The Smithsonian has recently discovered three-dimensional color photographs of the aftermath of the 1906 earthquake that devastated San Francisco.
Experts at the Smithsonian suspect they may be the first color photographs of the quake.
While the find is interesting for San Franciscans, the Sacramento footnote to the discovery is in the lower left-hand corner of one of the startling pictures: a billboard touting Breuner's furniture company.
"Have Breuner's Feather Your Nest" quaintly reads the billboard that looms in the foreground over the destruction. The billboard depicts a turn-of-the-century couple nestled in a finely appointed room perched on a tree limb.
Breuner's was a Sacramento company begun by John Breuner, a gold miner who turned to furniture-making for his fortune. One of the company's outlets was in San Francisco.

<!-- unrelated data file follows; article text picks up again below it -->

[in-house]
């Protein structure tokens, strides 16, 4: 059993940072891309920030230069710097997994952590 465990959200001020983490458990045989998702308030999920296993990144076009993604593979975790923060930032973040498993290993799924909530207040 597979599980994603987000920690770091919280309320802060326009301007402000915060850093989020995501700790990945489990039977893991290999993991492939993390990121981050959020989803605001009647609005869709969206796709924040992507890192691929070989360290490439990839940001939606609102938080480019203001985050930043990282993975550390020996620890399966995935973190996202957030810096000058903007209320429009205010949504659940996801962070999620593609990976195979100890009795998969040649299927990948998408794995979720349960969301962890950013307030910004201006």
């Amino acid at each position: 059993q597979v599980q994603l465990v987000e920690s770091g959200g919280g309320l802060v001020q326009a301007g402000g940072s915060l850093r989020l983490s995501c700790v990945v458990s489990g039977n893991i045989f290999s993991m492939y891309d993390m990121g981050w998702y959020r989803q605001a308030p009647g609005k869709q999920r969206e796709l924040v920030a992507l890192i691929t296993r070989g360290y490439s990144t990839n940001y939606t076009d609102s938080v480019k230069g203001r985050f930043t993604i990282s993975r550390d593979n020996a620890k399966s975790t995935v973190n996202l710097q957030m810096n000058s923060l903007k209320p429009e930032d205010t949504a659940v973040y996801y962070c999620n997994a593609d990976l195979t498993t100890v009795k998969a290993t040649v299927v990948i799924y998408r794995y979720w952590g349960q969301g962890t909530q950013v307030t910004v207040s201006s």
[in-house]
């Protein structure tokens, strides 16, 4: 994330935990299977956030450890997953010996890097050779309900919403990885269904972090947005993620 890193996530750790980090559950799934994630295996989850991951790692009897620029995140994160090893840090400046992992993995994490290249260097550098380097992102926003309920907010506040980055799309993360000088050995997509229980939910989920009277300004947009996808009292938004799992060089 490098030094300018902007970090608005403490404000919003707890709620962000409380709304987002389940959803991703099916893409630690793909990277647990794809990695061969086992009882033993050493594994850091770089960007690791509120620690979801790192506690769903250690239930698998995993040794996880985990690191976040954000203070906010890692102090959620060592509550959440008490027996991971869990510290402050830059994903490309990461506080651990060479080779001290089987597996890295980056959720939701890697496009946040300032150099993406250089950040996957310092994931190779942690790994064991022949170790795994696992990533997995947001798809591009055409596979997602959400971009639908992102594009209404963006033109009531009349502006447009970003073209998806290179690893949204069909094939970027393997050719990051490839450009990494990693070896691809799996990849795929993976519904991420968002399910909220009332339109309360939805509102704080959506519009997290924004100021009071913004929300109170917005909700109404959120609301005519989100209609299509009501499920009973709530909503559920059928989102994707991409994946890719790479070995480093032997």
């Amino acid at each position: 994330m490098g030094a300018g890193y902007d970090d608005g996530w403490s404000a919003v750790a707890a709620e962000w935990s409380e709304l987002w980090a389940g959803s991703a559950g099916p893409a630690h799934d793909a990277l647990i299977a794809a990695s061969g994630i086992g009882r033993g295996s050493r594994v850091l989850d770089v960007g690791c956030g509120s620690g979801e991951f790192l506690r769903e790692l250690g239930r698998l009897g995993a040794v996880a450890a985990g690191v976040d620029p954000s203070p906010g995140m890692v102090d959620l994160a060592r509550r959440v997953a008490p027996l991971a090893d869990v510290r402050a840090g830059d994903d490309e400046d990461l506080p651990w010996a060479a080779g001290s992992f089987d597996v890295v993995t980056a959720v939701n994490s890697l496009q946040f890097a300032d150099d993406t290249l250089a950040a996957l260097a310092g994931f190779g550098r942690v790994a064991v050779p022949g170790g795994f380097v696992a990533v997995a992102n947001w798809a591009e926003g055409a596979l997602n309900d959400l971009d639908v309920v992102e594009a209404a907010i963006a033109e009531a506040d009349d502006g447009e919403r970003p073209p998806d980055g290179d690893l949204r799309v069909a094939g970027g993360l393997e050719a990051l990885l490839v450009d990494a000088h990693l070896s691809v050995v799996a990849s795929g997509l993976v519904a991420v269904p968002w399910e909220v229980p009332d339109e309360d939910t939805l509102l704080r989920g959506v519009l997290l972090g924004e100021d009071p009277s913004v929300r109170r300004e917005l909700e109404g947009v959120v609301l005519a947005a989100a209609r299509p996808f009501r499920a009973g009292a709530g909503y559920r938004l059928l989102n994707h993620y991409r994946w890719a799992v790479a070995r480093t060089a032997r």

When the magnitude 7.8 earthquake struck at 5:12 a.m. on April 18, shaking violently for 40 seconds, damage was widespread: 3,000 people were killed and 225,000 left homeless.
The city was damaged both by the shaking and by the catastrophic fire, triggered by broken gas mains. A U.S. Geological Survey publication notes that the Breuner's building burned.
The six sets of remarkable photos discovered in the Photographic History Collection at the Smithsonian's National Museum of American History are the work of Frederick Eugene Ives. They are believed to have been made several months after the quake struck.
Ives patented his color method in the early 1890s, and it was marketed as the Photochromoscope system. The 3-D photos were called Krömgrams and were enjoyed by looking through a viewer.
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